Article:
Your own experiences as a journalism creator or constituent may validate what numerous studies have found: that news media has played a key role in creating these inaccurate perceptions of economic hardship or in neglecting those audiences, leaving them vulnerable to misinformation and manipulation. In the 2001 report Media Images of the Poor, Heather E. Bullock, Karen Fraser Wyche, and Wendy R. Williams found that in the U.S. “classist stereotypes about the characteristics and behaviors of poor people are pervasive.” They noted that “by dedicating very little broadcast time or print space to stories that openly discuss class privilege, class-based power differences, and inequalities, the poor are either rendered invisible or portrayed in terms of characterological deficiencies and moral failings.”
Recently James Hamilton of Stanford University and Fiona Morgan of Branchhead Consulting examined the information lives of low-income audiences. Their report Poor Information: How Economics Affects the Information Lives of Low-Income Individuals found that “poor people get poor information, because income inequality generates information inequality. People with low incomes are less likely to be sought out by many advertisers, spend money on subscriptions, participate in politics as voters, or connect with others through the Internet or social media. This translates into less content meant to aid their decisions or tell their stories.”
This complicated history requires news organizations to reckon with our industry’s past as we attempt to move forward to a more inclusive future: one where newsrooms invest in communities as we ask our communities to invest in us.
Providing a better class of journalism
If there is a case to be made for people with few resources to support newsrooms with either their money or their time, it must start with demonstrating the kind of journalism that warrants such support. This means publishing and broadcasting coverage that is distinct enough to warrant habit-building, reliance, and payment. As this project’s director Jay Rosen has written, “no one ever became an enthusiastic member of a commodity news site.”
Sarah Alvarez is the founder and lead reporter at Outlier Media in Detroit. At Outlier, the primary mode of engaging with and reporting for audience members is through a one-on-one SMS texting dynamic. Sarah, taking a note out from debt collectors’ and marketers’ playbooks, purchases cell phone numbers in batches and uses GroundSource to text number holders to see if they need information regarding their living situations. Her work started with and still mostly centers on housing topics but increasingly includes utilities. The work to date has been funded by grants and Sarah is exploring a partnership with Detour Detroit in which 20% of the revenue from individual memberships would support Outlier Media. Detour will get to run investigative journalism pieces for the newsletter readers and Outlier will gain financial support from Detour readers.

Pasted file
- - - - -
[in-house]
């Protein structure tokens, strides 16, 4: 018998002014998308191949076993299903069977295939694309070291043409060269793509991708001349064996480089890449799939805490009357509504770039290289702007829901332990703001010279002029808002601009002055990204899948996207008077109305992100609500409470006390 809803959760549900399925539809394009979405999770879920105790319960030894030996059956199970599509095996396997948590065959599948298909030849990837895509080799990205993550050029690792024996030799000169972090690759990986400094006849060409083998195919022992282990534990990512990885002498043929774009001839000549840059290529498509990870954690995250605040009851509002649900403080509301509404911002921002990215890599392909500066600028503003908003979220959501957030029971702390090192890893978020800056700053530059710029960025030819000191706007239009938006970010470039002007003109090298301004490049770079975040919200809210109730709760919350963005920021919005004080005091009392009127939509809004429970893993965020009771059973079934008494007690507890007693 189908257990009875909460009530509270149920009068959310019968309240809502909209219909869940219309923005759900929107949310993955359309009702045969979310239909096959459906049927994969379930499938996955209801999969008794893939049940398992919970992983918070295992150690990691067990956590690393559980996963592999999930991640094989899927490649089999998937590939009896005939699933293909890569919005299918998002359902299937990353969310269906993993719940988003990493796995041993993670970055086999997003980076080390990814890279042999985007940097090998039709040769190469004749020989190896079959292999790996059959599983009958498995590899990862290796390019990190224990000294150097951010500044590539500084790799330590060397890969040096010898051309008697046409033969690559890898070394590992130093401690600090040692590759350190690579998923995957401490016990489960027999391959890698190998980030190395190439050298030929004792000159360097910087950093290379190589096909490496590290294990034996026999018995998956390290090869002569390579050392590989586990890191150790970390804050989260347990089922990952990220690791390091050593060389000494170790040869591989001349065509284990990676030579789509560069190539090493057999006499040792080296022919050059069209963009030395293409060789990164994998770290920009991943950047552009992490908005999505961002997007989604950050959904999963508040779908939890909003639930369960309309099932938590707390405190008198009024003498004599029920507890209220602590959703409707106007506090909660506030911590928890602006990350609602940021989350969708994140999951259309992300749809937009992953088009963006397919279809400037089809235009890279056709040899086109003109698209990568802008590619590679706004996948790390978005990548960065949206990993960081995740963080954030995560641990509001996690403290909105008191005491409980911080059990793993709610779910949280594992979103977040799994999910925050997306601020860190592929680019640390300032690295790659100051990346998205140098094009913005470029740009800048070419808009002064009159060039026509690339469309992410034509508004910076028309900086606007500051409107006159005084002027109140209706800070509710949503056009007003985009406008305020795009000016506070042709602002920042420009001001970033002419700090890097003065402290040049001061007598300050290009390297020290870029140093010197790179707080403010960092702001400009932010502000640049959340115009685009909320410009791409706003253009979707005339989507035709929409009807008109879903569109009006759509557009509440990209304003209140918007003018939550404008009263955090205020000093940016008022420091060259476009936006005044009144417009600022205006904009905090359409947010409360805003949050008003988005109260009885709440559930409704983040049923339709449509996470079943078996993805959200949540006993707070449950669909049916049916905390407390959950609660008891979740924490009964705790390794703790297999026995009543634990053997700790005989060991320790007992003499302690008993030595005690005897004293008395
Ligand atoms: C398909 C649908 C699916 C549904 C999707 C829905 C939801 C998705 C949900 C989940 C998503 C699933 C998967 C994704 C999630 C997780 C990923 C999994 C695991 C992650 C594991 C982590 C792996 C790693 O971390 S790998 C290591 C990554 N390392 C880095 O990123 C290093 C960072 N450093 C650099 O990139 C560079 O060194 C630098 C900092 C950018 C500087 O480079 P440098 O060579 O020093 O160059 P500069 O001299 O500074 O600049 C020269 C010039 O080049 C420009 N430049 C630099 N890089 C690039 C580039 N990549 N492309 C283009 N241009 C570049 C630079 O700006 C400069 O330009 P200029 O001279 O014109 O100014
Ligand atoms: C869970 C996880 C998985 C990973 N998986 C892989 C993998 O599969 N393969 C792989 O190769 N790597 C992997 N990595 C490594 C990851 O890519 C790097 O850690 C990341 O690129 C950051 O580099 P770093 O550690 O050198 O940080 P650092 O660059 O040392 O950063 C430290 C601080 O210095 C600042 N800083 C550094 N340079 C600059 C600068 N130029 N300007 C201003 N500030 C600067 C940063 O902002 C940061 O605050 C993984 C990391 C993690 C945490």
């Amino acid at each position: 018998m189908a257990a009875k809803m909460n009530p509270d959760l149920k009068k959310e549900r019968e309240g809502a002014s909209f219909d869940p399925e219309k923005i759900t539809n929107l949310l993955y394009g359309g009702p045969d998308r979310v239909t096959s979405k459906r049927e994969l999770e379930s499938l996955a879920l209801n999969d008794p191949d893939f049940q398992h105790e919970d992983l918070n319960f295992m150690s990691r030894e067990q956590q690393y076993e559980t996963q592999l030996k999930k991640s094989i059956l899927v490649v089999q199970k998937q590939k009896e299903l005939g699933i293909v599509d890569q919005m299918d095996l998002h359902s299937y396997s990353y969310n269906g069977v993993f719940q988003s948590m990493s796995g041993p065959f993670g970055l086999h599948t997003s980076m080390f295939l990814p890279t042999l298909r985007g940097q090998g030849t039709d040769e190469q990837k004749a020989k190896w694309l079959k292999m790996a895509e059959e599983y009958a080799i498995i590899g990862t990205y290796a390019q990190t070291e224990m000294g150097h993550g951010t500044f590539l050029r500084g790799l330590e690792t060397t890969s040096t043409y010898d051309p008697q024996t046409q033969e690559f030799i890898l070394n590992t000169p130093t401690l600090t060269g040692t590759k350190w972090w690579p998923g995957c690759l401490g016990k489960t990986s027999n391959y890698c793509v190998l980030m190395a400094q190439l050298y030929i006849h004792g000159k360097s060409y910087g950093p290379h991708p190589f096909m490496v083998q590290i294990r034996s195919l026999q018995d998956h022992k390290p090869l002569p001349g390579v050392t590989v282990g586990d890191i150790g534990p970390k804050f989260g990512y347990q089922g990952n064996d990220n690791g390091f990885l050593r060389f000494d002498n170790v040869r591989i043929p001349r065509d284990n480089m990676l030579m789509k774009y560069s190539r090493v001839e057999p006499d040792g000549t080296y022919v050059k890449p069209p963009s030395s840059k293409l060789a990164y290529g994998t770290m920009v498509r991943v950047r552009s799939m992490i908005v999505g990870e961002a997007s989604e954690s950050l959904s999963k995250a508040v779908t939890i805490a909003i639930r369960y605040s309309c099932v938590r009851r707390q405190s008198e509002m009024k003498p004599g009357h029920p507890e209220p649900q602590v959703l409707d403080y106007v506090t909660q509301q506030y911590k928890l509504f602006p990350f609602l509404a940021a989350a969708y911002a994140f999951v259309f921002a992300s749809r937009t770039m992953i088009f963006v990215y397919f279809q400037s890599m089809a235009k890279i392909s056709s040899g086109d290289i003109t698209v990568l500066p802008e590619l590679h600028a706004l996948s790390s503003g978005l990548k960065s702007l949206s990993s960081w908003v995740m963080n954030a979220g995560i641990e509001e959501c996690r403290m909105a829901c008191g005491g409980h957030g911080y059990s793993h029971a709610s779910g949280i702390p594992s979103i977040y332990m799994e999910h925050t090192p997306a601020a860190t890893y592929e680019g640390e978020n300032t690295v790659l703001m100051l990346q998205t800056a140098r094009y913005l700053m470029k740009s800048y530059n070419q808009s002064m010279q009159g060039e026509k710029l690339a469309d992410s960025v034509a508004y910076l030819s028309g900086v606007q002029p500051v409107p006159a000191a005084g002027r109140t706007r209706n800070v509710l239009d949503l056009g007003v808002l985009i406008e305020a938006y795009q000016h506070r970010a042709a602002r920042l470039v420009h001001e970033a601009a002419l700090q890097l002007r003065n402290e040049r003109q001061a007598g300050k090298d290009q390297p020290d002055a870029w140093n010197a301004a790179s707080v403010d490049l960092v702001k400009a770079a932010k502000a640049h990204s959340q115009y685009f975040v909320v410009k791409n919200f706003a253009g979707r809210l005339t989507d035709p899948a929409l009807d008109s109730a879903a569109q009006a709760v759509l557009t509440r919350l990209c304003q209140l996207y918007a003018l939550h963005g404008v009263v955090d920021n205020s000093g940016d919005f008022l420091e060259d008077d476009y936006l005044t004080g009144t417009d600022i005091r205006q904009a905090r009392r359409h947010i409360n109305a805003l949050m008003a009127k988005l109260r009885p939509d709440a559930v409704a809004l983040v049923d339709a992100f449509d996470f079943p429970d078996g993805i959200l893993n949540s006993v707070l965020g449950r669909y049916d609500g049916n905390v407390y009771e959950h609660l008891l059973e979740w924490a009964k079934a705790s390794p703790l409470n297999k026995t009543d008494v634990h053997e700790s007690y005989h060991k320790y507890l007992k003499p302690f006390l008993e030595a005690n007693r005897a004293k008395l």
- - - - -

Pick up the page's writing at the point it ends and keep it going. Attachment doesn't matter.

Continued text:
Sarah’s philosophy for her work is that it has to be of real utility to the people she serves. “I want the information to be valuable and actionable...you could use that information to be able to create accountability because now you know who your landlord really is, now you know that this place is really in tax foreclosure,” Sarah said. If the information Sarah uncovers isn’t immediately useful to individuals but may be an opportunity for accountability reporting, she reports out a broader story and publishes it with a traditional news site.
The only way to truly serve our communities, Sarah said, is to do the work they deserve. “I love working for my audience [members] because they're demanding and I want to be doing really good journalism. And I cannot waste their time. I cannot come with bullshit. I can't come with stuff they already know,” Sarah said. ”Work to serve the most demanding audience. We're not going to get there unless we actually push and try to do something differently.”
And it’s not enough to experiment with same old editorial approaches that haven’t been working. Sarah compares the process to some of the lazier tropes that have persisted in publishing, such as the erroneous idea that magazine covers featuring people of color don’t sell. Sarah mentioned Beyoncé, who said that when she was starting out she couldn’t get magazine covers because she was told that black people can’t sell magazines.